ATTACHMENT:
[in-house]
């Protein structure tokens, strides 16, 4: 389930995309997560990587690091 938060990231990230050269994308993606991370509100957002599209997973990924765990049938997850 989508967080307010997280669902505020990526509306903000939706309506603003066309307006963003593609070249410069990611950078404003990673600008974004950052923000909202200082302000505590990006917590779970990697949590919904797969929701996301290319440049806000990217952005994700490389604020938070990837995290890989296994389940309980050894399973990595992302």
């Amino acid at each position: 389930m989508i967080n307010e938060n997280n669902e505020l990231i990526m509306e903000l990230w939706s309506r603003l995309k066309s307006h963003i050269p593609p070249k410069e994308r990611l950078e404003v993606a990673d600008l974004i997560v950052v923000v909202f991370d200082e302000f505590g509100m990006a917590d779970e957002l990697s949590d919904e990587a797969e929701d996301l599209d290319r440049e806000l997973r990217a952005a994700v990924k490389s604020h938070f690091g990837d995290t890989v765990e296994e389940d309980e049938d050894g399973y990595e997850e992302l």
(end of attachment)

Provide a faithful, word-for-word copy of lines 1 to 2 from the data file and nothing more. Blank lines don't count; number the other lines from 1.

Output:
[in-house]
């Protein structure tokens, strides 16, 4: 389930995309997560990587690091 938060990231990230050269994308993606991370509100957002599209997973990924765990049938997850 989508967080307010997280669902505020990526509306903000939706309506603003066309307006963003593609070249410069990611950078404003990673600008974004950052923000909202200082302000505590990006917590779970990697949590919904797969929701996301290319440049806000990217952005994700490389604020938070990837995290890989296994389940309980050894399973990595992302």